Platts: Matrimonial Mischief
There’s a saying that I often see online or while browsing my photo feed on Instagram that seems to accurately fit with the millennial generation, particularly the sect from 24 to 30. The phrase reads, “I’m at that awkward age where half of my friends are having kids and the other half are too drunk to find their cell phones.”
This phrase is one I never get tired of seeing. I’ve been tagged in it or tagged others more times than I can even count. As ridiculous as it may sound, it’s entirely accurate. We are at an awkward age. And whether we are the drunkard who misplaced their iPhone, the hormonal crazed woman who is about to pop out a baby or we are somewhere in the middle, there is no doubt that we are all in a transitional period.
This clever saying was on my mind this weekend when a childhood friend finally tied the knot with her boyfriend of nine years at a wedding in Kansas City. They’d been together since they were teenagers. They’d even birthed a beautiful child together. But last weekend, they decided to combine forces and exchange vows, making a statement to the world that they were ready to take the plunge into the rest of their lives as a unit.
The wedding was not a surprise. If anything, I think most were asking why they waited so long to marry. But it got me thinking about that phrase and where my friends are at in their lives today. All of us are somewhere between a one-night stand, deciding on someone we want to potentially be with for the rest of our life and co-creating something that we are stuck with for the rest of our life (i.e. baby).
Support Local Journalism
My friends run the gamut on this scale. Some are married with kids, others are in serious relationships, a few are heavy into the dating scene and still others are truly enjoying the single life.
And where did I fall on the spectrum? I haven’t lost my cell phone recently. However, I have gotten intoxicated enough that it wouldn’t have been a surprise to lose it. As far as relationships go, I’ve been in a solid one for more than a year with a guy who I’ve been good friends with for about six years. We are nowhere near marriage, but this September we are moving in together, which may be a small step for mankind, but it’s a colossal one for us.
Last Saturday at the wedding in Kansas City, in between mingling and dancing, we exchanged thoughts on where we we’re at in comparison to others. The funny thing is that we felt a bit behind when it came to our Midwestern friends (I was born in Kansas and he in Minnesota). Just at the wedding alone, it felt like most girls my age were already married. Others weren’t even hitched but they had babies (yes, plural) running around on the dance floor. Yet in Aspen, we felt like an extremely serious couple, light-years ahead of most of our friends who are still enjoying the casual dating scene that is so common here in this town. We just didn’t know quite where we fit in, whether it be in our respective hometowns or our current residence, but more importantly, we weren’t sure it even mattered.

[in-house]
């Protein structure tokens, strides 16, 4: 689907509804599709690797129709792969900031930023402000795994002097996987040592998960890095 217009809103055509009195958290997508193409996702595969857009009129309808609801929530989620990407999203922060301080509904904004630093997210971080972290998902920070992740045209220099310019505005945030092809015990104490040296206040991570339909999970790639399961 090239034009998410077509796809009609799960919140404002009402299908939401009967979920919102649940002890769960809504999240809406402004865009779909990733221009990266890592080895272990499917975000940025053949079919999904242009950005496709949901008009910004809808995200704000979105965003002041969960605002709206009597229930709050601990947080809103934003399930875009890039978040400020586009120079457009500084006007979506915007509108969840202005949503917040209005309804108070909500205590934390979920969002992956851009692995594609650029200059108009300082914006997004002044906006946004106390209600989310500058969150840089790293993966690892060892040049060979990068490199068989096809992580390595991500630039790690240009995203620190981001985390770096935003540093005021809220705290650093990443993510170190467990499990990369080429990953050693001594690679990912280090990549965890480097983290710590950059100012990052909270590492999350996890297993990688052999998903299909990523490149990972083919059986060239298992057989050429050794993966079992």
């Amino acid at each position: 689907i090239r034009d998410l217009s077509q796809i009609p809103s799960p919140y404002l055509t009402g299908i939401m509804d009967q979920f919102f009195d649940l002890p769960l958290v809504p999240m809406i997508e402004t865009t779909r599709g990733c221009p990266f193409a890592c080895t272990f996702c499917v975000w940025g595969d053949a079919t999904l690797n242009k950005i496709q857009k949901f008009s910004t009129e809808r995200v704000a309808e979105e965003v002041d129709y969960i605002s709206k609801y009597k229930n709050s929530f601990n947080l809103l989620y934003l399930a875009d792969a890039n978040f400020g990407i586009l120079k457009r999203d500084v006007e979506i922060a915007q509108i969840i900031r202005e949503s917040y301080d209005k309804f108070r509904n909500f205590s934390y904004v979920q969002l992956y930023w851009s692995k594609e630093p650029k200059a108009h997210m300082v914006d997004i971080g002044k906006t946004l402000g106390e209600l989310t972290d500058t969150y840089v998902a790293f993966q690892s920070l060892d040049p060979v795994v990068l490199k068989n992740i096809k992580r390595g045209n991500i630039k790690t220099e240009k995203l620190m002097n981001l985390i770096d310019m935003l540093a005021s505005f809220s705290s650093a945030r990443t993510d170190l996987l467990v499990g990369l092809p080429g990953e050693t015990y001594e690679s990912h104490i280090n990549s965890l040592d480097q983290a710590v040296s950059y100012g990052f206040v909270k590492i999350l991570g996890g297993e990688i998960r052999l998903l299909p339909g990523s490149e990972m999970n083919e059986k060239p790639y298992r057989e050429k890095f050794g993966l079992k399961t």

After college, we all expect to follow a certain path. We are told that it is best to get a career-related job, date around to find the love of your life, at which point you will become engaged, married and with children. All the while excelling in your career and maintaining relationships with good friends and family members. There’s a cookie-cutter route that many of us, myself included, feel like we should end up following.
However, as I get older, I realize that nothing is ever what we expect and sometimes that’s where the adventure lies. We have friends who are in their 60s and never had kids and they’re some of the happiest people we know. Others have waited until they are into their 40s to consider reproducing, making sure they explore the world as much as they can before they settle down. No, I didn’t anticipate being this crazy in love with another person at the early age of 25, sharing a dog and a place. But I wouldn’t trade what I have now for anything. With him, every day is an adventure. I feel like we are both constantly growing as a couple and, more importantly, as individuals. We fall in that gray area, somewhere between losing our phones and producing offspring. But, luckily, that’s exactly where I want to be.
We all seem to have lingering doubts about where we fit or where we should be at this point. But maybe we needn’t worry so much. Like most things in life, I think we just have to roll with the punches and see where we land, never compromising for less than what we think we deserve. Even if we feel like things aren’t entirely on schedule, I still think they will work out in the end, no matter how out of order our paths may be.
Now, where the hell did I put my cell phone?
Barbara Platts is slowly learning that making her own path is the best way to experience life. Reach her at email@example.com.
Support Local Journalism
Readers around Aspen and Snowmass Village make the Aspen Times’ work possible. Your financial contribution supports our efforts to deliver quality, locally relevant journalism.
Now more than ever, your support is critical to help us keep our community informed about the evolving coronavirus pandemic and the impact it is having locally. Every contribution, however large or small, will make a difference.
Each donation will be used exclusively for the development and creation of increased news coverage.
Start a dialogue, stay on topic and be civil.
If you don't follow the rules, your comment may be deleted.
User Legend: Moderator Trusted User